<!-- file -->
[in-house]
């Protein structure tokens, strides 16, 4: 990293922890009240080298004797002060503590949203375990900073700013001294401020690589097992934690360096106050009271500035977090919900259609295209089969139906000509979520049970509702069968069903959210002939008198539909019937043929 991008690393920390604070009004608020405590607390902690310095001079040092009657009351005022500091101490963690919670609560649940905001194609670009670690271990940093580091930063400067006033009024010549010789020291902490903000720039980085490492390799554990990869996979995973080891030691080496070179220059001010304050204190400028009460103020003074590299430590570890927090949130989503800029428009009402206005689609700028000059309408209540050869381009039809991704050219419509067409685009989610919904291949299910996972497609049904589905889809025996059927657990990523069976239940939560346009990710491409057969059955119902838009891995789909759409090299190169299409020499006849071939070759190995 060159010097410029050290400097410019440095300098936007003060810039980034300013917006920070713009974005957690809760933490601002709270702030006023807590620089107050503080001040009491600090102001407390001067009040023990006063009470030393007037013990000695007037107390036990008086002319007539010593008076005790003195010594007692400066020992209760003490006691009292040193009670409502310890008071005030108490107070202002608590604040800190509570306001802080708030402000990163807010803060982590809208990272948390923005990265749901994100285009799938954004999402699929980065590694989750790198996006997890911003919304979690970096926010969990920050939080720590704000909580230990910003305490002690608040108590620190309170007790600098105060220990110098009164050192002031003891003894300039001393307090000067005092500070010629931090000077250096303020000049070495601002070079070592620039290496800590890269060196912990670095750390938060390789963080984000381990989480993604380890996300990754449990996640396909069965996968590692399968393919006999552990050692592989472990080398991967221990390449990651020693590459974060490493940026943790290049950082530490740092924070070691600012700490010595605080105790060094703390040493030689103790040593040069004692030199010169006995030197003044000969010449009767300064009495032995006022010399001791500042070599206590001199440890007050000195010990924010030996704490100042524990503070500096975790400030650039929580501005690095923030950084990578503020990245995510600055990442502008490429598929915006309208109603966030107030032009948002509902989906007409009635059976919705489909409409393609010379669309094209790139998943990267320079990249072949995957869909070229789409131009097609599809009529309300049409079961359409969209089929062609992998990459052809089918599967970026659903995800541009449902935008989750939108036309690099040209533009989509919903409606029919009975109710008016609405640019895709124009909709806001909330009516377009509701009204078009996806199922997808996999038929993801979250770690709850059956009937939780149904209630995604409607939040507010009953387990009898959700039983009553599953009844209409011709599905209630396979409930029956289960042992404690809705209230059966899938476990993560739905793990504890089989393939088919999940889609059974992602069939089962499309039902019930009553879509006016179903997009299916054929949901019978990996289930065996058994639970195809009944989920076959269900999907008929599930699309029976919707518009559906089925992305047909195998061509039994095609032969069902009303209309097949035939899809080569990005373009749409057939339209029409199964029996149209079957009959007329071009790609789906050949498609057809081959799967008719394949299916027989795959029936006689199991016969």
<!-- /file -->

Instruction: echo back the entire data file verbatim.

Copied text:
[in-house]
């Protein structure tokens, strides 16, 4: 990293922890009240080298004797002060503590949203375990900073700013001294401020690589097992934690360096106050009271500035977090919900259609295209089969139906000509979520049970509702069968069903959210002939008198539909019937043929 991008690393920390604070009004608020405590607390902690310095001079040092009657009351005022500091101490963690919670609560649940905001194609670009670690271990940093580091930063400067006033009024010549010789020291902490903000720039980085490492390799554990990869996979995973080891030691080496070179220059001010304050204190400028009460103020003074590299430590570890927090949130989503800029428009009402206005689609700028000059309408209540050869381009039809991704050219419509067409685009989610919904291949299910996972497609049904589905889809025996059927657990990523069976239940939560346009990710491409057969059955119902838009891995789909759409090299190169299409020499006849071939070759190995 060159010097410029050290400097410019440095300098936007003060810039980034300013917006920070713009974005957690809760933490601002709270702030006023807590620089107050503080001040009491600090102001407390001067009040023990006063009470030393007037013990000695007037107390036990008086002319007539010593008076005790003195010594007692400066020992209760003490006691009292040193009670409502310890008071005030108490107070202002608590604040800190509570306001802080708030402000990163807010803060982590809208990272948390923005990265749901994100285009799938954004999402699929980065590694989750790198996006997890911003919304979690970096926010969990920050939080720590704000909580230990910003305490002690608040108590620190309170007790600098105060220990110098009164050192002031003891003894300039001393307090000067005092500070010629931090000077250096303020000049070495601002070079070592620039290496800590890269060196912990670095750390938060390789963080984000381990989480993604380890996300990754449990996640396909069965996968590692399968393919006999552990050692592989472990080398991967221990390449990651020693590459974060490493940026943790290049950082530490740092924070070691600012700490010595605080105790060094703390040493030689103790040593040069004692030199010169006995030197003044000969010449009767300064009495032995006022010399001791500042070599206590001199440890007050000195010990924010030996704490100042524990503070500096975790400030650039929580501005690095923030950084990578503020990245995510600055990442502008490429598929915006309208109603966030107030032009948002509902989906007409009635059976919705489909409409393609010379669309094209790139998943990267320079990249072949995957869909070229789409131009097609599809009529309300049409079961359409969209089929062609992998990459052809089918599967970026659903995800541009449902935008989750939108036309690099040209533009989509919903409606029919009975109710008016609405640019895709124009909709806001909330009516377009509701009204078009996806199922997808996999038929993801979250770690709850059956009937939780149904209630995604409607939040507010009953387990009898959700039983009553599953009844209409011709599905209630396979409930029956289960042992404690809705209230059966899938476990993560739905793990504890089989393939088919999940889609059974992602069939089962499309039902019930009553879509006016179903997009299916054929949901019978990996289930065996058994639970195809009944989920076959269900999907008929599930699309029976919707518009559906089925992305047909195998061509039994095609032969069902009303209309097949035939899809080569990005373009749409057939339209029409199964029996149209079957009959007329071009790609789906050949498609057809081959799967008719394949299916027989795959029936006689199991016969």